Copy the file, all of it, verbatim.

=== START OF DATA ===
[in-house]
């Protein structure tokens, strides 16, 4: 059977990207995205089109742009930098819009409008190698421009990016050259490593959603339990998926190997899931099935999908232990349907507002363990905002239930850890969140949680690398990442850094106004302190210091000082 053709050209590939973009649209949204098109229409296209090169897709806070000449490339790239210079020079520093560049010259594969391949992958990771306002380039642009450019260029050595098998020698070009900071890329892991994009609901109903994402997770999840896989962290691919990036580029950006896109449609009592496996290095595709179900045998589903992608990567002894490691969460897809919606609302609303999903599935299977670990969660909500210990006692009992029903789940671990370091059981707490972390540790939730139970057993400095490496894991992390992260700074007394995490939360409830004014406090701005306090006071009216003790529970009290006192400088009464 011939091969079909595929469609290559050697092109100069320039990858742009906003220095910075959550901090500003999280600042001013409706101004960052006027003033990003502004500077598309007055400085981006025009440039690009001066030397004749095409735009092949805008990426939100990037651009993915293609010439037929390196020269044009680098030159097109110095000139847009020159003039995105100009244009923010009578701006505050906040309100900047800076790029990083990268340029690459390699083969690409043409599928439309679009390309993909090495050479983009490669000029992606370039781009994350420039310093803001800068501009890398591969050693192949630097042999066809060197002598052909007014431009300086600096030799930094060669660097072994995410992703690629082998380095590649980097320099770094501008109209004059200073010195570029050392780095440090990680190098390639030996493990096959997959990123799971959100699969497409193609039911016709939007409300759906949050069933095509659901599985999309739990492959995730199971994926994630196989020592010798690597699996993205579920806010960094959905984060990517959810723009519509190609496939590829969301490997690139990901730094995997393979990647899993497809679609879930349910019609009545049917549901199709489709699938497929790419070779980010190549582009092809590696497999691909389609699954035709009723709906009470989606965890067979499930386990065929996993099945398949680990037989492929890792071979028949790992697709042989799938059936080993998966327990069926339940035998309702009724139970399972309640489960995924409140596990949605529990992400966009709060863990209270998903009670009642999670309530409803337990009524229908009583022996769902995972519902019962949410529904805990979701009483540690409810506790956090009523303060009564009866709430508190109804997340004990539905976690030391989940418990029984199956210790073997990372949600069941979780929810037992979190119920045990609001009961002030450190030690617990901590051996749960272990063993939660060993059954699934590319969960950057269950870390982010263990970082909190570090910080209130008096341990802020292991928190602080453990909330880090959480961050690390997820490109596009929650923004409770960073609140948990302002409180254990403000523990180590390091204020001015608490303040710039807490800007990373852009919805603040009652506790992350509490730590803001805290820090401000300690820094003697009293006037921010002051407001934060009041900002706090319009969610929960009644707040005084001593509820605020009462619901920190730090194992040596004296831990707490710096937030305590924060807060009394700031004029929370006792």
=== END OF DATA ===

[in-house]
């Protein structure tokens, strides 16, 4: 059977990207995205089109742009930098819009409008190698421009990016050259490593959603339990998926190997899931099935999908232990349907507002363990905002239930850890969140949680690398990442850094106004302190210091000082 053709050209590939973009649209949204098109229409296209090169897709806070000449490339790239210079020079520093560049010259594969391949992958990771306002380039642009450019260029050595098998020698070009900071890329892991994009609901109903994402997770999840896989962290691919990036580029950006896109449609009592496996290095595709179900045998589903992608990567002894490691969460897809919606609302609303999903599935299977670990969660909500210990006692009992029903789940671990370091059981707490972390540790939730139970057993400095490496894991992390992260700074007394995490939360409830004014406090701005306090006071009216003790529970009290006192400088009464 011939091969079909595929469609290559050697092109100069320039990858742009906003220095910075959550901090500003999280600042001013409706101004960052006027003033990003502004500077598309007055400085981006025009440039690009001066030397004749095409735009092949805008990426939100990037651009993915293609010439037929390196020269044009680098030159097109110095000139847009020159003039995105100009244009923010009578701006505050906040309100900047800076790029990083990268340029690459390699083969690409043409599928439309679009390309993909090495050479983009490669000029992606370039781009994350420039310093803001800068501009890398591969050693192949630097042999066809060197002598052909007014431009300086600096030799930094060669660097072994995410992703690629082998380095590649980097320099770094501008109209004059200073010195570029050392780095440090990680190098390639030996493990096959997959990123799971959100699969497409193609039911016709939007409300759906949050069933095509659901599985999309739990492959995730199971994926994630196989020592010798690597699996993205579920806010960094959905984060990517959810723009519509190609496939590829969301490997690139990901730094995997393979990647899993497809679609879930349910019609009545049917549901199709489709699938497929790419070779980010190549582009092809590696497999691909389609699954035709009723709906009470989606965890067979499930386990065929996993099945398949680990037989492929890792071979028949790992697709042989799938059936080993998966327990069926339940035998309702009724139970399972309640489960995924409140596990949605529990992400966009709060863990209270998903009670009642999670309530409803337990009524229908009583022996769902995972519902019962949410529904805990979701009483540690409810506790956090009523303060009564009866709430508190109804997340004990539905976690030391989940418990029984199956210790073997990372949600069941979780929810037992979190119920045990609001009961002030450190030690617990901590051996749960272990063993939660060993059954699934590319969960950057269950870390982010263990970082909190570090910080209130008096341990802020292991928190602080453990909330880090959480961050690390997820490109596009929650923004409770960073609140948990302002409180254990403000523990180590390091204020001015608490303040710039807490800007990373852009919805603040009652506790992350509490730590803001805290820090401000300690820094003697009293006037921010002051407001934060009041900002706090319009969610929960009644707040005084001593509820605020009462619901920190730090194992040596004296831990707490710096937030305590924060807060009394700031004029929370006792």